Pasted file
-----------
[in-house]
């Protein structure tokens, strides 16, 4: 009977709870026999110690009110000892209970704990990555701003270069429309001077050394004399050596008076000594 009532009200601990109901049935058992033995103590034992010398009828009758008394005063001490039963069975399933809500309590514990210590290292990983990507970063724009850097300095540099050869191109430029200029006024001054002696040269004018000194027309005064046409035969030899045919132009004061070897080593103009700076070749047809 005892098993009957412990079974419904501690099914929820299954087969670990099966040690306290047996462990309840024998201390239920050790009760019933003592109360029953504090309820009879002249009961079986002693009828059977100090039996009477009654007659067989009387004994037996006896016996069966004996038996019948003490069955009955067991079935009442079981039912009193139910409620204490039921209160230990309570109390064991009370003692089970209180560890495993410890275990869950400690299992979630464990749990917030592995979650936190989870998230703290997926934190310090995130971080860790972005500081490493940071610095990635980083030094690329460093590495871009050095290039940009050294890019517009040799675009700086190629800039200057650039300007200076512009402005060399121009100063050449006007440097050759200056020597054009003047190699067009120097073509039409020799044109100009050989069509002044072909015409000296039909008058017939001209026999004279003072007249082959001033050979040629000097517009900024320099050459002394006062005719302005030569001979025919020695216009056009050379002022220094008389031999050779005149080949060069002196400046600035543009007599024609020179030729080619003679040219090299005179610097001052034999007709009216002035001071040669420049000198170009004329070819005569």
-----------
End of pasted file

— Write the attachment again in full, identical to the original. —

[in-house]
């Protein structure tokens, strides 16, 4: 009977709870026999110690009110000892209970704990990555701003270069429309001077050394004399050596008076000594 009532009200601990109901049935058992033995103590034992010398009828009758008394005063001490039963069975399933809500309590514990210590290292990983990507970063724009850097300095540099050869191109430029200029006024001054002696040269004018000194027309005064046409035969030899045919132009004061070897080593103009700076070749047809 005892098993009957412990079974419904501690099914929820299954087969670990099966040690306290047996462990309840024998201390239920050790009760019933003592109360029953504090309820009879002249009961079986002693009828059977100090039996009477009654007659067989009387004994037996006896016996069966004996038996019948003490069955009955067991079935009442079981039912009193139910409620204490039921209160230990309570109390064991009370003692089970209180560890495993410890275990869950400690299992979630464990749990917030592995979650936190989870998230703290997926934190310090995130971080860790972005500081490493940071610095990635980083030094690329460093590495871009050095290039940009050294890019517009040799675009700086190629800039200057650039300007200076512009402005060399121009100063050449006007440097050759200056020597054009003047190699067009120097073509039409020799044109100009050989069509002044072909015409000296039909008058017939001209026999004279003072007249082959001033050979040629000097517009900024320099050459002394006062005719302005030569001979025919020695216009056009050379002022220094008389031999050779005149080949060069002196400046600035543009007599024609020179030729080619003679040219090299005179610097001052034999007709009216002035001071040669420049000198170009004329070819005569």